Here we go again. Some politician hungry for a headline — in South Dakota this time –wants to make school children recite the Pledge of Allegiance to the flag as a daily ritual.
Applause erupts countrywide. My ContextFlorida colleague Steve Kurlander endorsed the idea last week.
True patriotism is taught, and learned, only by respecting the values that distinguish American freedom from the totalitarianism flourishing elsewhere.
Those freedoms were defined most memorably in a 1943 Supreme Court decision, West Virginia State Board of Education v. Barnette. Applying the First Amendment, the court ruled 6-3 that the government can never — I repeat, never — force citizens to profess a belief in anything.
The court said that a compulsory flag pledge violates that fundamental freedom.
Since then — early in the Cold War –Congress amended the Pledge to also express a belief in God. That is most certainly not the government’s business.
Yet Rep. Hal Wick, the South Dakota legislator, professes that a compulsory flag pledge teaches respect for the Constitution.
“We are getting further and further away from talking about what the Constitution says,” said Wick. “This is one way to show respect. I think it should be part of every child’s education.”
The Constitution must have been missing from Wick’s own education.
Not a word in it requires a loyalty oath, or any sort of pledge, from anyone except each new president, who must promise to “preserve, protect and defend” the Constitution itself.
No Pledge of Allegiance was recited before Abraham Lincoln’s immortal address at Gettysburg 150 years ago this month.
The Pledge didn’t exist until 1892, when Francis Bellamy composed it in connection with the 400th anniversary of Christopher Columbus’s voyage.
Bellamy, a Baptist clergyman — and a Socialist, by the way — didn’t see any need to mention God.
In 1942, the same year in which Congress first got around to recognizing the original Pledge, the nation was fighting World War II, with no guarantee that we would win it.
The West Virginia Board of Education adopted a resolution requiring the pledge in public and private schools. Children who refused would be expelled, subject to prosecution as delinquents, and their parents could be jailed.
This was profoundly offensive to the Jehovah’s Witnesses, whose religion forbids tribute to any “image.” Their case went to the Supreme Court.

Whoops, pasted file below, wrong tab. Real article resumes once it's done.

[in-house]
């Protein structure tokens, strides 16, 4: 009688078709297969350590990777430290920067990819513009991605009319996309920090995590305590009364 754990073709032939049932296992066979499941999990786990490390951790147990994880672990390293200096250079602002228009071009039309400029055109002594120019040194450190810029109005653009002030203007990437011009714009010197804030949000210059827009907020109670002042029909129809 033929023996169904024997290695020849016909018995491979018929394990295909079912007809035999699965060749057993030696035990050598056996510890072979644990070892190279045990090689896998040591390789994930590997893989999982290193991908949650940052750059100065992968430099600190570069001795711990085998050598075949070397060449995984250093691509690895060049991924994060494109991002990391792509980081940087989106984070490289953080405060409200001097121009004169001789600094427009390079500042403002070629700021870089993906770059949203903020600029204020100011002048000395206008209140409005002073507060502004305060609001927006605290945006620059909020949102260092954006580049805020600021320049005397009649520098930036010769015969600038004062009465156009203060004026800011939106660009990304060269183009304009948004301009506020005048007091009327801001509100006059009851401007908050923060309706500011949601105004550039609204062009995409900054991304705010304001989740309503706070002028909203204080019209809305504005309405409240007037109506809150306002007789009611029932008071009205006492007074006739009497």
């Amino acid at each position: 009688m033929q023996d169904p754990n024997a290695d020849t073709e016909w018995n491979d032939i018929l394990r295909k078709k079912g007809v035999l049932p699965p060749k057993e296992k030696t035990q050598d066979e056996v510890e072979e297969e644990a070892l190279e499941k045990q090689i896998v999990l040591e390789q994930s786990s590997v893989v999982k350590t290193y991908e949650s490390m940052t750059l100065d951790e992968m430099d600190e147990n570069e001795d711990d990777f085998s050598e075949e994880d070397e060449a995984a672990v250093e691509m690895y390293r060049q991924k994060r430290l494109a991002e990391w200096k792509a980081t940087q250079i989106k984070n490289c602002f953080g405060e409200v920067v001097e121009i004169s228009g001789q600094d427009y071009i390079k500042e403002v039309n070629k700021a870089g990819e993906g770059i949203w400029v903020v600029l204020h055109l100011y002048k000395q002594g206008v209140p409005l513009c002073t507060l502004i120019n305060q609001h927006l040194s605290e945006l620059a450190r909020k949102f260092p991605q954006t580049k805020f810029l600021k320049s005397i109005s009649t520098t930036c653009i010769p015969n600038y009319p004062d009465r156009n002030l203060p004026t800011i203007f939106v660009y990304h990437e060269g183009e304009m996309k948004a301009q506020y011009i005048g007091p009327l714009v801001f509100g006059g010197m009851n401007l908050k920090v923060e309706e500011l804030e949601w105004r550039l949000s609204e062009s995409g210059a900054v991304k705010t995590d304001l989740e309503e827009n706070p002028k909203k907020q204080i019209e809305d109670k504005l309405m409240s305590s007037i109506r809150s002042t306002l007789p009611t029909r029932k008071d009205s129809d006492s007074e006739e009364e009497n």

Only three years before, in a case from Pennsylvania, the court had voted 8-1 to uphold a compulsory flag-salute law.
Hundreds of reports of Witnesses being persecuted — beaten, threatened with jail, their meeting houses burned — informed the court that it had made a grave mistake.
On June 14, 1943, in one of the swiftest reversals ever, the court ruled that West Virginia’s compulsory pledge was a violation of the First and Fourteenth amendments.
The majority opinion by Justice Robert Jackson has been cited ever since as an eloquent expression of freedom’s essential meaning in America.
To uphold the compulsory pledge, he wrote, would mean “that a Bill of Rights which guards the individual’s right to speak his own mind left it open to public authorities to compel him to utter what is not in his mind….
“To believe that patriotism will not flourish if patriotic ceremonies are voluntary and spontaneous, instead of a compulsory routine, is to make an unflattering estimate of the appeal of our institutions to free minds….
The freedom “to differ is not limited to things that do not matter much. That would be a mere shadow of freedom. The test of its substance is the right to differ as to things that touch the heart of the existing order.
“If there is any fixed star in our constitutional constellation, it is that no official, high or petty, can prescribe what shall be orthodox in politics, nationalism, religion, or other matters of opinion, or force citizens to confess by word or act their faith therein. If there are any circumstances which permit an exception, they do not occur to us.”
This was in the midst of a war for national survival. Jackson’s opinion defined brilliantly what it was that we were defending.
It still needs defending — from the arrogance of some domestic politicians no less than from enemies abroad.